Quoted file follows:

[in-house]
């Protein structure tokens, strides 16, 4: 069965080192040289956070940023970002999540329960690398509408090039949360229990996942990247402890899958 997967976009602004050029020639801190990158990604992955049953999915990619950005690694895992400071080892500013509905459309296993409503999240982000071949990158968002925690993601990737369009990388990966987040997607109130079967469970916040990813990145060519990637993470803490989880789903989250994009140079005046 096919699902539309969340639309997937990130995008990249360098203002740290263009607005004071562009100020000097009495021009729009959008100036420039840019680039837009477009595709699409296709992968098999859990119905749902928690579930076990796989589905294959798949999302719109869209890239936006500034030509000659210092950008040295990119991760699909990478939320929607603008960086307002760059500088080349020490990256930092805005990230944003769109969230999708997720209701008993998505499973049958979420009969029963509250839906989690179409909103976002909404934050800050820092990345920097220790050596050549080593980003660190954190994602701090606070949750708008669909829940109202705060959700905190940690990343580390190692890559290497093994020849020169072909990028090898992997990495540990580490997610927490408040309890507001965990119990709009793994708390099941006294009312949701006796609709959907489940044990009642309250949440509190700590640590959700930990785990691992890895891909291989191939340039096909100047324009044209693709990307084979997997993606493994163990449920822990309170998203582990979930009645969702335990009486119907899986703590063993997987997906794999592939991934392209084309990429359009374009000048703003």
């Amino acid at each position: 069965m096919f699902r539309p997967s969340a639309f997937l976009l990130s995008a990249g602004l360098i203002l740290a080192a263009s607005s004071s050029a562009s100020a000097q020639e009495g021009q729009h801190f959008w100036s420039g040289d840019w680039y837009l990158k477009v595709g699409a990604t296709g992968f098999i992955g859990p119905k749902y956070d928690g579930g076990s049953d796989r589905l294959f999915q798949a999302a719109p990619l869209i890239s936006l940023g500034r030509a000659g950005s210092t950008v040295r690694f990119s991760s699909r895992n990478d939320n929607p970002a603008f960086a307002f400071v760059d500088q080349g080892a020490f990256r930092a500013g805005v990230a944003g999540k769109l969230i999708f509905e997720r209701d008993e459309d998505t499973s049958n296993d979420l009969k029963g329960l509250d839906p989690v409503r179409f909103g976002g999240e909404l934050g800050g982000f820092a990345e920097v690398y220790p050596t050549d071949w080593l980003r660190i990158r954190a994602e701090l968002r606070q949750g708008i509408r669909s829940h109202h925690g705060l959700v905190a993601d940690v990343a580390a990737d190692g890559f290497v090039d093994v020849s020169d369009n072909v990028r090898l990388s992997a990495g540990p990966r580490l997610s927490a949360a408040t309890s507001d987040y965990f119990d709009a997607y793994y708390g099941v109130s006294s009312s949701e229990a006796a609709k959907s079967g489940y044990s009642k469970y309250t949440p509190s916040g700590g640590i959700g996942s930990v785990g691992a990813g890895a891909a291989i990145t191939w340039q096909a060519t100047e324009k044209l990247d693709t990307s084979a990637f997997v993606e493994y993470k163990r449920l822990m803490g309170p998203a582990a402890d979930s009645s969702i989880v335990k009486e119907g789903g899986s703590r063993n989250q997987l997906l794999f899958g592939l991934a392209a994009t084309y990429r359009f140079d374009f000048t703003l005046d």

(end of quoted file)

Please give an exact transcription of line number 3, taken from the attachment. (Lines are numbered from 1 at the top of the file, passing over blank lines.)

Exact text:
């Amino acid at each position: 069965m096919f699902r539309p997967s969340a639309f997937l976009l990130s995008a990249g602004l360098i203002l740290a080192a263009s607005s004071s050029a562009s100020a000097q020639e009495g021009q729009h801190f959008w100036s420039g040289d840019w680039y837009l990158k477009v595709g699409a990604t296709g992968f098999i992955g859990p119905k749902y956070d928690g579930g076990s049953d796989r589905l294959f999915q798949a999302a719109p990619l869209i890239s936006l940023g500034r030509a000659g950005s210092t950008v040295r690694f990119s991760s699909r895992n990478d939320n929607p970002a603008f960086a307002f400071v760059d500088q080349g080892a020490f990256r930092a500013g805005v990230a944003g999540k769109l969230i999708f509905e997720r209701d008993e459309d998505t499973s049958n296993d979420l009969k029963g329960l509250d839906p989690v409503r179409f909103g976002g999240e909404l934050g800050g982000f820092a990345e920097v690398y220790p050596t050549d071949w080593l980003r660190i990158r954190a994602e701090l968002r606070q949750g708008i509408r669909s829940h109202h925690g705060l959700v905190a993601d940690v990343a580390a990737d190692g890559f290497v090039d093994v020849s020169d369009n072909v990028r090898l990388s992997a990495g540990p990966r580490l997610s927490a949360a408040t309890s507001d987040y965990f119990d709009a997607y793994y708390g099941v109130s006294s009312s949701e229990a006796a609709k959907s079967g489940y044990s009642k469970y309250t949440p509190s916040g700590g640590i959700g996942s930990v785990g691992a990813g890895a891909a291989i990145t191939w340039q096909a060519t100047e324009k044209l990247d693709t990307s084979a990637f997997v993606e493994y993470k163990r449920l822990m803490g309170p998203a582990a402890d979930s009645s969702i989880v335990k009486e119907g789903g899986s703590r063993n989250q997987l997906l794999f899958g592939l991934a392209a994009t084309y990429r359009f140079d374009f000048t703003l005046d």